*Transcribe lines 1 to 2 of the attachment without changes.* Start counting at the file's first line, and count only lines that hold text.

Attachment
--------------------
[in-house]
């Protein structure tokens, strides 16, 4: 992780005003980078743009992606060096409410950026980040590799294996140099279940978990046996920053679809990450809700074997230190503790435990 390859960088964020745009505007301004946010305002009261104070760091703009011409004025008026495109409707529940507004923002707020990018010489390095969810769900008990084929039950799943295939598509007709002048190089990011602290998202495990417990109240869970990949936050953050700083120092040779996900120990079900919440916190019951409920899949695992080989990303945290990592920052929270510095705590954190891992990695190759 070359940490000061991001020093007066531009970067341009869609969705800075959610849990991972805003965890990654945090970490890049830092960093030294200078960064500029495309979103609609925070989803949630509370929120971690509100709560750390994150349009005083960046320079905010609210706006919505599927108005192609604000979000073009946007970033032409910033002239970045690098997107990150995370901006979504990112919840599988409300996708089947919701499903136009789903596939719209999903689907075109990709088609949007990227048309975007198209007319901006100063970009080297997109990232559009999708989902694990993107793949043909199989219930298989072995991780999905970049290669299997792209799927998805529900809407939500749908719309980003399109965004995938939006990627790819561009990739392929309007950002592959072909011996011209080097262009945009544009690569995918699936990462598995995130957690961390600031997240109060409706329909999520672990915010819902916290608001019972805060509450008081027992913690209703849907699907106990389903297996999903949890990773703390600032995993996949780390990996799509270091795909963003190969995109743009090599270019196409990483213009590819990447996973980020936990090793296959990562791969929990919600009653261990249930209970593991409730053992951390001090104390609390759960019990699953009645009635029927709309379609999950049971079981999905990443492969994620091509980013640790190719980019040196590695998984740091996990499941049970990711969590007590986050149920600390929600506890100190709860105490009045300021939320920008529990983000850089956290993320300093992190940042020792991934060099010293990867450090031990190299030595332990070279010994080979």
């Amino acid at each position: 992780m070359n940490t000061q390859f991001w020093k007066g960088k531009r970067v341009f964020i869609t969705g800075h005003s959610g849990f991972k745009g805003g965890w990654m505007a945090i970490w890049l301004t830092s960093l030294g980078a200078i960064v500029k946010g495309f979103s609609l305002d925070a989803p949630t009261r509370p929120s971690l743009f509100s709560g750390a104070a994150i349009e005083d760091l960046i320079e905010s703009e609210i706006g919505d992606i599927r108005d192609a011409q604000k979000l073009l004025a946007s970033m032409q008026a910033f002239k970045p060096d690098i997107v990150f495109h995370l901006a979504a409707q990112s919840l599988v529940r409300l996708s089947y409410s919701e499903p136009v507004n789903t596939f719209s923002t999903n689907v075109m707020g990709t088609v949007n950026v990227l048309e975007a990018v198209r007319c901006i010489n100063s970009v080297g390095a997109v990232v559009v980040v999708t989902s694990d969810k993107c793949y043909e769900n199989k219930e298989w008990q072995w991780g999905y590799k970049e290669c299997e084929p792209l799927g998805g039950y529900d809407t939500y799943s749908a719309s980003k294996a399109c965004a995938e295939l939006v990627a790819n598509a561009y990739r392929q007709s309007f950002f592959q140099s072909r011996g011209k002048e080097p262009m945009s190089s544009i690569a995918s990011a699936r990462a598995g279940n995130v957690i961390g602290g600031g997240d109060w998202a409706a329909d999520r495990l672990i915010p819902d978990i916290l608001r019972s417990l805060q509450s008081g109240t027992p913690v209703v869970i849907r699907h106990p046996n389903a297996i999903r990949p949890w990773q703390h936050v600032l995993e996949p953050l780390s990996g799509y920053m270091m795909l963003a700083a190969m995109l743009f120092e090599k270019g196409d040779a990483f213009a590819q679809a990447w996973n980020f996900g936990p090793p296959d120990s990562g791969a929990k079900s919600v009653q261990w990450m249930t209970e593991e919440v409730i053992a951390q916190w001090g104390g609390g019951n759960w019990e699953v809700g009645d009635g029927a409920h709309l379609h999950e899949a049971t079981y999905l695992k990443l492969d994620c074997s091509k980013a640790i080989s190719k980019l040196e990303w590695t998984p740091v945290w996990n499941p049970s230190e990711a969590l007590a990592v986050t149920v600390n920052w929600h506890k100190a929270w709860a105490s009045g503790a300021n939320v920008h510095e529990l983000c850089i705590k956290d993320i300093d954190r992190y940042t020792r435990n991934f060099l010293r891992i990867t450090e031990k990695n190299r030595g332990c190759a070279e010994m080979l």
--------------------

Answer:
[in-house]
């Protein structure tokens, strides 16, 4: 992780005003980078743009992606060096409410950026980040590799294996140099279940978990046996920053679809990450809700074997230190503790435990 390859960088964020745009505007301004946010305002009261104070760091703009011409004025008026495109409707529940507004923002707020990018010489390095969810769900008990084929039950799943295939598509007709002048190089990011602290998202495990417990109240869970990949936050953050700083120092040779996900120990079900919440916190019951409920899949695992080989990303945290990592920052929270510095705590954190891992990695190759 070359940490000061991001020093007066531009970067341009869609969705800075959610849990991972805003965890990654945090970490890049830092960093030294200078960064500029495309979103609609925070989803949630509370929120971690509100709560750390994150349009005083960046320079905010609210706006919505599927108005192609604000979000073009946007970033032409910033002239970045690098997107990150995370901006979504990112919840599988409300996708089947919701499903136009789903596939719209999903689907075109990709088609949007990227048309975007198209007319901006100063970009080297997109990232559009999708989902694990993107793949043909199989219930298989072995991780999905970049290669299997792209799927998805529900809407939500749908719309980003399109965004995938939006990627790819561009990739392929309007950002592959072909011996011209080097262009945009544009690569995918699936990462598995995130957690961390600031997240109060409706329909999520672990915010819902916290608001019972805060509450008081027992913690209703849907699907106990389903297996999903949890990773703390600032995993996949780390990996799509270091795909963003190969995109743009090599270019196409990483213009590819990447996973980020936990090793296959990562791969929990919600009653261990249930209970593991409730053992951390001090104390609390759960019990699953009645009635029927709309379609999950049971079981999905990443492969994620091509980013640790190719980019040196590695998984740091996990499941049970990711969590007590986050149920600390929600506890100190709860105490009045300021939320920008529990983000850089956290993320300093992190940042020792991934060099010293990867450090031990190299030595332990070279010994080979």